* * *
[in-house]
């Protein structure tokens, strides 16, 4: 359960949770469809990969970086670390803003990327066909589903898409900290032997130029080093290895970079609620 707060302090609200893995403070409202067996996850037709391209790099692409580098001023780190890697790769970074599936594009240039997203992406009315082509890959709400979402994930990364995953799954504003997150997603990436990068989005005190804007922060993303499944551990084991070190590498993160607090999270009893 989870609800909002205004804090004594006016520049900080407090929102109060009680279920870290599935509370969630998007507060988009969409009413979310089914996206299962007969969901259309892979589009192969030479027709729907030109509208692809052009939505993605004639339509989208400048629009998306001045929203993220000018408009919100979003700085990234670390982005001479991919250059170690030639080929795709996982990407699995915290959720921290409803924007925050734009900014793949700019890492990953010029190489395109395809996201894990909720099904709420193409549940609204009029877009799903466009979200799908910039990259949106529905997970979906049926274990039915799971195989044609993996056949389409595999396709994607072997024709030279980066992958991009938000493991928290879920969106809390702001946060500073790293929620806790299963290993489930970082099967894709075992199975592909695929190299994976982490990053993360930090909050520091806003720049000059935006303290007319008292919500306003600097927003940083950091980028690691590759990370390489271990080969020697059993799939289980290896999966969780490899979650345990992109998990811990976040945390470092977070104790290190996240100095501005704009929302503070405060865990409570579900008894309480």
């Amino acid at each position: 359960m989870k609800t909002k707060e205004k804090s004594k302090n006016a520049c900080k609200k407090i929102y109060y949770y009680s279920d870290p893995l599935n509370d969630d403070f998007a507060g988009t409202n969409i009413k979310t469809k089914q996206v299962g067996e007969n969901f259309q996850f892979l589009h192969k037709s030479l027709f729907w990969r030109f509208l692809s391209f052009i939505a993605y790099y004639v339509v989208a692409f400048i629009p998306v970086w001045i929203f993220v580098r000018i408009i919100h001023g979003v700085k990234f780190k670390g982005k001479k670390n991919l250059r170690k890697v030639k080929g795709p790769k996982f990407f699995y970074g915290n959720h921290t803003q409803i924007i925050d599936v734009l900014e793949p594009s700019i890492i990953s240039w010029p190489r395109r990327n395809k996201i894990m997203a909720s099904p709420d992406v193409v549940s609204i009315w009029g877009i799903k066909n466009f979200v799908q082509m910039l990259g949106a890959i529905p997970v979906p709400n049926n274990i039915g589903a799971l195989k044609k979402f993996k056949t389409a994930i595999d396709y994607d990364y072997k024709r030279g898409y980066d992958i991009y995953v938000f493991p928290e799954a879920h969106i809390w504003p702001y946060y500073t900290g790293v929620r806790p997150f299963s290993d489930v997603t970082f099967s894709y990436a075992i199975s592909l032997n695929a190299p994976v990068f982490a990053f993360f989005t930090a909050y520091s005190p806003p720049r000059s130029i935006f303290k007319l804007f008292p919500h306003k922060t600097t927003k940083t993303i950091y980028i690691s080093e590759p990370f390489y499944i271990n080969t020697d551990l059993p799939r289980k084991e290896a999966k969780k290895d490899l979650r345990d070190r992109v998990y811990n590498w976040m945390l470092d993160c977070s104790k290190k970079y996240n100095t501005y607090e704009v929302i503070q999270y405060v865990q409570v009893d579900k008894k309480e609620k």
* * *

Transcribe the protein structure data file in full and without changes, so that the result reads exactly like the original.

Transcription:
[in-house]
């Protein structure tokens, strides 16, 4: 359960949770469809990969970086670390803003990327066909589903898409900290032997130029080093290895970079609620 707060302090609200893995403070409202067996996850037709391209790099692409580098001023780190890697790769970074599936594009240039997203992406009315082509890959709400979402994930990364995953799954504003997150997603990436990068989005005190804007922060993303499944551990084991070190590498993160607090999270009893 989870609800909002205004804090004594006016520049900080407090929102109060009680279920870290599935509370969630998007507060988009969409009413979310089914996206299962007969969901259309892979589009192969030479027709729907030109509208692809052009939505993605004639339509989208400048629009998306001045929203993220000018408009919100979003700085990234670390982005001479991919250059170690030639080929795709996982990407699995915290959720921290409803924007925050734009900014793949700019890492990953010029190489395109395809996201894990909720099904709420193409549940609204009029877009799903466009979200799908910039990259949106529905997970979906049926274990039915799971195989044609993996056949389409595999396709994607072997024709030279980066992958991009938000493991928290879920969106809390702001946060500073790293929620806790299963290993489930970082099967894709075992199975592909695929190299994976982490990053993360930090909050520091806003720049000059935006303290007319008292919500306003600097927003940083950091980028690691590759990370390489271990080969020697059993799939289980290896999966969780490899979650345990992109998990811990976040945390470092977070104790290190996240100095501005704009929302503070405060865990409570579900008894309480």
């Amino acid at each position: 359960m989870k609800t909002k707060e205004k804090s004594k302090n006016a520049c900080k609200k407090i929102y109060y949770y009680s279920d870290p893995l599935n509370d969630d403070f998007a507060g988009t409202n969409i009413k979310t469809k089914q996206v299962g067996e007969n969901f259309q996850f892979l589009h192969k037709s030479l027709f729907w990969r030109f509208l692809s391209f052009i939505a993605y790099y004639v339509v989208a692409f400048i629009p998306v970086w001045i929203f993220v580098r000018i408009i919100h001023g979003v700085k990234f780190k670390g982005k001479k670390n991919l250059r170690k890697v030639k080929g795709p790769k996982f990407f699995y970074g915290n959720h921290t803003q409803i924007i925050d599936v734009l900014e793949p594009s700019i890492i990953s240039w010029p190489r395109r990327n395809k996201i894990m997203a909720s099904p709420d992406v193409v549940s609204i009315w009029g877009i799903k066909n466009f979200v799908q082509m910039l990259g949106a890959i529905p997970v979906p709400n049926n274990i039915g589903a799971l195989k044609k979402f993996k056949t389409a994930i595999d396709y994607d990364y072997k024709r030279g898409y980066d992958i991009y995953v938000f493991p928290e799954a879920h969106i809390w504003p702001y946060y500073t900290g790293v929620r806790p997150f299963s290993d489930v997603t970082f099967s894709y990436a075992i199975s592909l032997n695929a190299p994976v990068f982490a990053f993360f989005t930090a909050y520091s005190p806003p720049r000059s130029i935006f303290k007319l804007f008292p919500h306003k922060t600097t927003k940083t993303i950091y980028i690691s080093e590759p990370f390489y499944i271990n080969t020697d551990l059993p799939r289980k084991e290896a999966k969780k290895d490899l979650r345990d070190r992109v998990y811990n590498w976040m945390l470092d993160c977070s104790k290190k970079y996240n100095t501005y607090e704009v929302i503070q999270y405060v865990q409570v009893d579900k008894k309480e609620k």